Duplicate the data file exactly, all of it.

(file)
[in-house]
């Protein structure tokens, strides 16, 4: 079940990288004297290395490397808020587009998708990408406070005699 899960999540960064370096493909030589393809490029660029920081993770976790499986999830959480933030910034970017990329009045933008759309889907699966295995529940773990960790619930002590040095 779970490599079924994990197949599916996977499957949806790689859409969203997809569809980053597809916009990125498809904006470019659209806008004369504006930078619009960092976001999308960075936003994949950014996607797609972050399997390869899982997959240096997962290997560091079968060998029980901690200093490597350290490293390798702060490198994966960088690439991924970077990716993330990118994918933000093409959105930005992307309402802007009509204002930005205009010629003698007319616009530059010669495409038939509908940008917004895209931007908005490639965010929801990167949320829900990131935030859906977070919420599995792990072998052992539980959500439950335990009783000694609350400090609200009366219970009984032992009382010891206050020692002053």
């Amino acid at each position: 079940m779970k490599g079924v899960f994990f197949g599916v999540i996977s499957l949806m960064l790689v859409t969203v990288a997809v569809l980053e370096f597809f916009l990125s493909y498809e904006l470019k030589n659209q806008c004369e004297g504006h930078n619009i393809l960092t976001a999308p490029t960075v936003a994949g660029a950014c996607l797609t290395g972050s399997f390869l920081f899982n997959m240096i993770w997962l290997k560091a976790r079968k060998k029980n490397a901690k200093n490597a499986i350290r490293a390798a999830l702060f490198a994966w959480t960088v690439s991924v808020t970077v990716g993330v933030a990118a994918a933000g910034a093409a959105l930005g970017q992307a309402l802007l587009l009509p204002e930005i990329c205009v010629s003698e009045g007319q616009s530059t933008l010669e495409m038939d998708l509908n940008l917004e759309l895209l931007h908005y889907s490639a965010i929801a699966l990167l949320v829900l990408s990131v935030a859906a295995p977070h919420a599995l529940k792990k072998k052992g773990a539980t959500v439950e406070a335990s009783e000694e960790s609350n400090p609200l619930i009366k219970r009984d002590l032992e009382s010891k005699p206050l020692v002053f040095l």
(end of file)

[in-house]
């Protein structure tokens, strides 16, 4: 079940990288004297290395490397808020587009998708990408406070005699 899960999540960064370096493909030589393809490029660029920081993770976790499986999830959480933030910034970017990329009045933008759309889907699966295995529940773990960790619930002590040095 779970490599079924994990197949599916996977499957949806790689859409969203997809569809980053597809916009990125498809904006470019659209806008004369504006930078619009960092976001999308960075936003994949950014996607797609972050399997390869899982997959240096997962290997560091079968060998029980901690200093490597350290490293390798702060490198994966960088690439991924970077990716993330990118994918933000093409959105930005992307309402802007009509204002930005205009010629003698007319616009530059010669495409038939509908940008917004895209931007908005490639965010929801990167949320829900990131935030859906977070919420599995792990072998052992539980959500439950335990009783000694609350400090609200009366219970009984032992009382010891206050020692002053």
């Amino acid at each position: 079940m779970k490599g079924v899960f994990f197949g599916v999540i996977s499957l949806m960064l790689v859409t969203v990288a997809v569809l980053e370096f597809f916009l990125s493909y498809e904006l470019k030589n659209q806008c004369e004297g504006h930078n619009i393809l960092t976001a999308p490029t960075v936003a994949g660029a950014c996607l797609t290395g972050s399997f390869l920081f899982n997959m240096i993770w997962l290997k560091a976790r079968k060998k029980n490397a901690k200093n490597a499986i350290r490293a390798a999830l702060f490198a994966w959480t960088v690439s991924v808020t970077v990716g993330v933030a990118a994918a933000g910034a093409a959105l930005g970017q992307a309402l802007l587009l009509p204002e930005i990329c205009v010629s003698e009045g007319q616009s530059t933008l010669e495409m038939d998708l509908n940008l917004e759309l895209l931007h908005y889907s490639a965010i929801a699966l990167l949320v829900l990408s990131v935030a859906a295995p977070h919420a599995l529940k792990k072998k052992g773990a539980t959500v439950e406070a335990s009783e000694e960790s609350n400090p609200l619930i009366k219970r009984d002590l032992e009382s010891k005699p206050l020692v002053f040095l």